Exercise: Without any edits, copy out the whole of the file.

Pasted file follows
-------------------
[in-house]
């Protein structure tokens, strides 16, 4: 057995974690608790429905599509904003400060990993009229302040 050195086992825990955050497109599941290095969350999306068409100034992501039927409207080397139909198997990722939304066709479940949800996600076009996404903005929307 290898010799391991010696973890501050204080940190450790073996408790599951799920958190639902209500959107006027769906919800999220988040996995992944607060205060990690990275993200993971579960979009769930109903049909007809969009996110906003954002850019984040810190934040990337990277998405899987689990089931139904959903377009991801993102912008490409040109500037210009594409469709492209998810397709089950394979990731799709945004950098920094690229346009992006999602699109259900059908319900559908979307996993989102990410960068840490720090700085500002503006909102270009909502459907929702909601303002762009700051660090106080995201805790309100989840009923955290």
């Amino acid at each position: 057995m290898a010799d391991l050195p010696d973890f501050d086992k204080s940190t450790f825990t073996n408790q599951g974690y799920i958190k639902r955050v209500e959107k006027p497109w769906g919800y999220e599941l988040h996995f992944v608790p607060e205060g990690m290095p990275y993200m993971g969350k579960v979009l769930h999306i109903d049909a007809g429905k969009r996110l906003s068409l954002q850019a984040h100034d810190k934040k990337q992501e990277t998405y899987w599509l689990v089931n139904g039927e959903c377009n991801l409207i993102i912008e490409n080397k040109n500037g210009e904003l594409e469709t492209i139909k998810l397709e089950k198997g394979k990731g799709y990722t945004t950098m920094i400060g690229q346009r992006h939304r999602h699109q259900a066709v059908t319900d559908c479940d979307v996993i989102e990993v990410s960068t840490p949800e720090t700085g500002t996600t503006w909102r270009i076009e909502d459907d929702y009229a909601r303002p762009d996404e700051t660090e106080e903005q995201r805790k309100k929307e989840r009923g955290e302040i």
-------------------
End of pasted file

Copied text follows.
[in-house]
């Protein structure tokens, strides 16, 4: 057995974690608790429905599509904003400060990993009229302040 050195086992825990955050497109599941290095969350999306068409100034992501039927409207080397139909198997990722939304066709479940949800996600076009996404903005929307 290898010799391991010696973890501050204080940190450790073996408790599951799920958190639902209500959107006027769906919800999220988040996995992944607060205060990690990275993200993971579960979009769930109903049909007809969009996110906003954002850019984040810190934040990337990277998405899987689990089931139904959903377009991801993102912008490409040109500037210009594409469709492209998810397709089950394979990731799709945004950098920094690229346009992006999602699109259900059908319900559908979307996993989102990410960068840490720090700085500002503006909102270009909502459907929702909601303002762009700051660090106080995201805790309100989840009923955290």
């Amino acid at each position: 057995m290898a010799d391991l050195p010696d973890f501050d086992k204080s940190t450790f825990t073996n408790q599951g974690y799920i958190k639902r955050v209500e959107k006027p497109w769906g919800y999220e599941l988040h996995f992944v608790p607060e205060g990690m290095p990275y993200m993971g969350k579960v979009l769930h999306i109903d049909a007809g429905k969009r996110l906003s068409l954002q850019a984040h100034d810190k934040k990337q992501e990277t998405y899987w599509l689990v089931n139904g039927e959903c377009n991801l409207i993102i912008e490409n080397k040109n500037g210009e904003l594409e469709t492209i139909k998810l397709e089950k198997g394979k990731g799709y990722t945004t950098m920094i400060g690229q346009r992006h939304r999602h699109q259900a066709v059908t319900d559908c479940d979307v996993i989102e990993v990410s960068t840490p949800e720090t700085g500002t996600t503006w909102r270009i076009e909502d459907d929702y009229a909601r303002p762009d996404e700051t660090e106080e903005q995201r805790k309100k929307e989840r009923g955290e302040i």